• "Organic" cows receive, on average, about 80 percent of their daily dry matter intake from forage-based feeds and 20 percent from grain and concentrates.
  • "Conventional" cows are fed rations in which forage-based feeds account for an estimated 53 percent of daily dry matter intake, with the other 47 percent coming from grains and concentrates. Conventional management accounts for over 90 percent of the milk cows on U.S. farms.

Grassmilk provided by far the highest level of omega-3s (0.05 grams per 100 grams of milk), compared to 0.02 g/100 g in conventional milk;  a 147 percent increase in omega-3s. Grassmilk also had 52 percent less omega-6 than conventional milk, and 36 percent less omega-6 than organic milk.

There were some regional and seasonal variations in the fatty acid profile of grassmilk.

  • The highest levels of omega-3 in grassmilk were from the Midwest (1.60 percent) and Northeast (1.58 percent). California had the lowest (1.40 percent ).

  • The Midwest and Northeast had the highest concentrations of omega-6 in grassmilk.

  • The omega-6/omega-3 ratio was the highest in July while cows were on pasture and was lowest in December.

Seasonal variations may be due to climate conditions that are most extreme during drought or flooding. The duration of the grazing period also impacts forage quality, as does management attention to sustaining a good mix of grasses and legumes in pastures.

Consumer benefits of switching to grassmilk

We modeled daily fatty acid intakes for a typical 30-year old woman consuming a typical diet in the United States to assess the impact of switching to grassmilk dairy products. Shifting from conventional to grassmilk dairy products may have a positive impact on total omega-3 and CLA intake.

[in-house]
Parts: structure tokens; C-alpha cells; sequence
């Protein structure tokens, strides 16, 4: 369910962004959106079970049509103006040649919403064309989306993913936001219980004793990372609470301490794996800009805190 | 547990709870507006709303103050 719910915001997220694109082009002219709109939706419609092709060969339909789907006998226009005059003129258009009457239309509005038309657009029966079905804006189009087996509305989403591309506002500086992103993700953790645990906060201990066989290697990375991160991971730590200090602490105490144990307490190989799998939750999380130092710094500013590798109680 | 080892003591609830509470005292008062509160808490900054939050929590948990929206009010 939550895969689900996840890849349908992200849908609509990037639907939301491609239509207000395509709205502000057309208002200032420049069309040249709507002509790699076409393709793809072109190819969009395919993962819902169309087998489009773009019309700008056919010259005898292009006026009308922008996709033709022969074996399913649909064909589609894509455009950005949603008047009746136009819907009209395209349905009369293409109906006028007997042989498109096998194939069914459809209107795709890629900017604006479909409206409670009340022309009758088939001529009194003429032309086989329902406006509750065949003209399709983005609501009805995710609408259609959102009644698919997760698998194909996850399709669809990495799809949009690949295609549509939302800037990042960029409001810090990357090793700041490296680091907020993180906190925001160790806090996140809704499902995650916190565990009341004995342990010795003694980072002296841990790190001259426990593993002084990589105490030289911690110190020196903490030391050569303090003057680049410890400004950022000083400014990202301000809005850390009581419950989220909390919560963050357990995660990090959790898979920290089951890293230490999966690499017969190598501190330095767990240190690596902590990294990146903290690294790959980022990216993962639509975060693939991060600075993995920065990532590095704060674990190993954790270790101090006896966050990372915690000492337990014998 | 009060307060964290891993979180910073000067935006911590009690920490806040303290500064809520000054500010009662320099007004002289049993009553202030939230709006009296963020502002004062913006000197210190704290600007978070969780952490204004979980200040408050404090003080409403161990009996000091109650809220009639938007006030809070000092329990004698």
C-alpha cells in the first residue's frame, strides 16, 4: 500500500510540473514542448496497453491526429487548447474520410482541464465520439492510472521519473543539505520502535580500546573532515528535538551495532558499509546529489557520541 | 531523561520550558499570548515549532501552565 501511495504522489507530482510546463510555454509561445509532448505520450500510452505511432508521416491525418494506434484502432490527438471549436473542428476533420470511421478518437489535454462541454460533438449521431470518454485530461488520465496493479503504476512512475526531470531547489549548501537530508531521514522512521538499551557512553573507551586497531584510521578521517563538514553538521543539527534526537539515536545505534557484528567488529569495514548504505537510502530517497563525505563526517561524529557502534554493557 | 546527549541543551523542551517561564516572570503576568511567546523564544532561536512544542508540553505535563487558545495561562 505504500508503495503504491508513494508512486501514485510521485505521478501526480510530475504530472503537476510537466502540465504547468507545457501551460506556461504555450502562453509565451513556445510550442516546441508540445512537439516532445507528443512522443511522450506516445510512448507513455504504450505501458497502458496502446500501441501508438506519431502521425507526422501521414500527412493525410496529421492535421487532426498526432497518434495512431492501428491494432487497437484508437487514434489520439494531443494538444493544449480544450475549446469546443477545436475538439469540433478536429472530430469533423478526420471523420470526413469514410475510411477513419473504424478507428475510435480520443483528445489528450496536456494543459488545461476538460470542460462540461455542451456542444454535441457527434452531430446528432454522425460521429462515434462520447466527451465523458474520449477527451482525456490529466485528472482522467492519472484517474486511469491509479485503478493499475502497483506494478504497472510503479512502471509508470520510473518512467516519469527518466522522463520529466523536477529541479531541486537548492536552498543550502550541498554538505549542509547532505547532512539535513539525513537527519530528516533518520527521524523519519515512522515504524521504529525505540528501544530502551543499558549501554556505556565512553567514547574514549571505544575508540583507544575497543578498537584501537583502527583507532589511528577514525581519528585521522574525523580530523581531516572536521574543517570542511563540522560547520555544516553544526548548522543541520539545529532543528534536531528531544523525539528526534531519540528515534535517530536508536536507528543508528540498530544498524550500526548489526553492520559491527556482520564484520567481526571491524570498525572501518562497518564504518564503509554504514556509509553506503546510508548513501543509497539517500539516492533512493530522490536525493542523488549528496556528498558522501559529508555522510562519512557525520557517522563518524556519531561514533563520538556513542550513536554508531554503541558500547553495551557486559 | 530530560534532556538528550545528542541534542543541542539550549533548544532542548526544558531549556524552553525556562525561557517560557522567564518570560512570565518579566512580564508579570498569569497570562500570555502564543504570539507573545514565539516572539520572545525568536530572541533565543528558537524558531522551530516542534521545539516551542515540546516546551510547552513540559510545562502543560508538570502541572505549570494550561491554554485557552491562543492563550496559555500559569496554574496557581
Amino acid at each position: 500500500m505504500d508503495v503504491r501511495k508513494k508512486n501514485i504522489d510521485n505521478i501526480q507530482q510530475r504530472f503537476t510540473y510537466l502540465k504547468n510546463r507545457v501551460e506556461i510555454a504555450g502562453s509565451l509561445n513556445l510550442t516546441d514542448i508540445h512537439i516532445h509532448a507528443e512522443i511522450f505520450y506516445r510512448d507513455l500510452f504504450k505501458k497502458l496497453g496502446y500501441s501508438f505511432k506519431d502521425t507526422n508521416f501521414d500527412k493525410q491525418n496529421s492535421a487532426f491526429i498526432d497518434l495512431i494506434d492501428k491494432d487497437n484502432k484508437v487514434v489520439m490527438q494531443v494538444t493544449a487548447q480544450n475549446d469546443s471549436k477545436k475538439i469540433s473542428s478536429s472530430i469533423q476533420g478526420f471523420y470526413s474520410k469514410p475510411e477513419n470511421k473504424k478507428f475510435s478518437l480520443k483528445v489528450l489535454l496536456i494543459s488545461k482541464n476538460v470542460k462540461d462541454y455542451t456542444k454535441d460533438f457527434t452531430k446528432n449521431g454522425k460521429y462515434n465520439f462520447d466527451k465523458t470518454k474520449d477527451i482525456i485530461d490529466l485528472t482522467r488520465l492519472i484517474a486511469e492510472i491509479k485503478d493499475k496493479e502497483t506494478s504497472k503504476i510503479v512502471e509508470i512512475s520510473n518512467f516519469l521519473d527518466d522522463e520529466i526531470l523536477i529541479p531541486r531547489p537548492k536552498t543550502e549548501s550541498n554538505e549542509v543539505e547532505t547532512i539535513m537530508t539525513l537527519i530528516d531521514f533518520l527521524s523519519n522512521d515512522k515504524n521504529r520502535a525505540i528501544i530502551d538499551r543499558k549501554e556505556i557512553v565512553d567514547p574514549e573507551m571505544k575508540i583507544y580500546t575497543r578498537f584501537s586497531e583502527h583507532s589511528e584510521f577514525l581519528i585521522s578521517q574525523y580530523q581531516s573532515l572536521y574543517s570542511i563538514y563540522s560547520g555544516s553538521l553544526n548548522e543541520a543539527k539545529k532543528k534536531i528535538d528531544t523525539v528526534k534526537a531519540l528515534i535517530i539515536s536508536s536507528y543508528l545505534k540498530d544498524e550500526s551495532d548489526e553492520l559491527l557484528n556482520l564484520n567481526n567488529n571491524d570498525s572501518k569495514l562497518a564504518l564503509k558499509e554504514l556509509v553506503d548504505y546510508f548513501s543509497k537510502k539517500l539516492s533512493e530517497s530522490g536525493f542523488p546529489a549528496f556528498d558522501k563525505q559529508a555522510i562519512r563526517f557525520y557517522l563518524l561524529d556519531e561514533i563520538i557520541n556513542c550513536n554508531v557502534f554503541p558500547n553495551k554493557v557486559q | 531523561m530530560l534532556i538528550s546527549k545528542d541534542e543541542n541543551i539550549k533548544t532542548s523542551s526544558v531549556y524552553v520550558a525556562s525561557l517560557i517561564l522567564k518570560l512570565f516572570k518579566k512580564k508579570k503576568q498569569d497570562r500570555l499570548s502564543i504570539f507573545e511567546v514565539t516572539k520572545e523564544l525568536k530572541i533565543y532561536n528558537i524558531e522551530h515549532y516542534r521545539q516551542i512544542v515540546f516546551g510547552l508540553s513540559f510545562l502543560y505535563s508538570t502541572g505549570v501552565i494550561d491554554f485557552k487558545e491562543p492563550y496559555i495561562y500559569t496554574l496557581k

• Three servings of grassmilk provide about 300 milligrams of CLA, which is 75 percent of the target intake for adult men and 100 percent of target levels for adult women.

  • For omega-3s, three servings of grassmilk would provide about 22 percent of daily needs for adult men and 32 percent  percent for adult women. Conventional dairy products would supply less than half of these amounts.

  • Three daily servings of grassmilk would supply up to 58 percent  of total daily omega-3 intake, making dairy by far the primary source of omega-3 fatty acids across all food groups.

Most of the omega-6 in the American diet today comes from fried foods, vegetable oils and processed foods, with little coming from dairy. For people striving to lower their risk of cardiovascular and other metabolic diseases, for pregnant women, and for infants and children, the greater omega-3 intake from grassmilk may help improve human health.

Dairy farmers can lower costs by switching to grassmilk

Dairy farmers looking for ways to lower costs and increase profitability may look at shifting away from high-production, high-cost systems that rely on purchased grains and concentrate feeds.

With a diverse mix of pasture and available cropland for forage production, animal genetics, a reliable milk market, and guidance, grassmilk farms may provide many benefits for both the farmer and consumer.

Understanding the relationship between fat and health outcomes will help guide livestock and dairy farmers searching for ways to promote public health.

Author: Brad Heins, Extension organic dairy scientist

Reviewed in 2021